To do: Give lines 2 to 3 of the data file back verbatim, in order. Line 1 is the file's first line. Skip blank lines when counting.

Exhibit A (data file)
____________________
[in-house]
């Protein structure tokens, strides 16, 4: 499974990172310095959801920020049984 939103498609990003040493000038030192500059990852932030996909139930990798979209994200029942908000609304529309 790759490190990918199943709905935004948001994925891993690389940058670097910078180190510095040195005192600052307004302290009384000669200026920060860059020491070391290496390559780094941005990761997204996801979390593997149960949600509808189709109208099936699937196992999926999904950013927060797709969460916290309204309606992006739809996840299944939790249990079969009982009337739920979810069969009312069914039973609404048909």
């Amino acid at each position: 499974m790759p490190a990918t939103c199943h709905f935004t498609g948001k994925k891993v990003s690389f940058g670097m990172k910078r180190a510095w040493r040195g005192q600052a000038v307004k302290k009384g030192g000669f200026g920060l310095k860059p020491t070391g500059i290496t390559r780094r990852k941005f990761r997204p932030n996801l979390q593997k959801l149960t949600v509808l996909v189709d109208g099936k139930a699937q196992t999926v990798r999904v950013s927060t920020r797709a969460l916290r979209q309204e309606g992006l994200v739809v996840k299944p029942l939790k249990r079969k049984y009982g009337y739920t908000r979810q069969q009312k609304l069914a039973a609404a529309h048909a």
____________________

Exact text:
């Protein structure tokens, strides 16, 4: 499974990172310095959801920020049984 939103498609990003040493000038030192500059990852932030996909139930990798979209994200029942908000609304529309 790759490190990918199943709905935004948001994925891993690389940058670097910078180190510095040195005192600052307004302290009384000669200026920060860059020491070391290496390559780094941005990761997204996801979390593997149960949600509808189709109208099936699937196992999926999904950013927060797709969460916290309204309606992006739809996840299944939790249990079969009982009337739920979810069969009312069914039973609404048909």
């Amino acid at each position: 499974m790759p490190a990918t939103c199943h709905f935004t498609g948001k994925k891993v990003s690389f940058g670097m990172k910078r180190a510095w040493r040195g005192q600052a000038v307004k302290k009384g030192g000669f200026g920060l310095k860059p020491t070391g500059i290496t390559r780094r990852k941005f990761r997204p932030n996801l979390q593997k959801l149960t949600v509808l996909v189709d109208g099936k139930a699937q196992t999926v990798r999904v950013s927060t920020r797709a969460l916290r979209q309204e309606g992006l994200v739809v996840k299944p029942l939790k249990r079969k049984y009982g009337y739920t908000r979810q069969q009312k609304l069914a039973a609404a529309h048909a």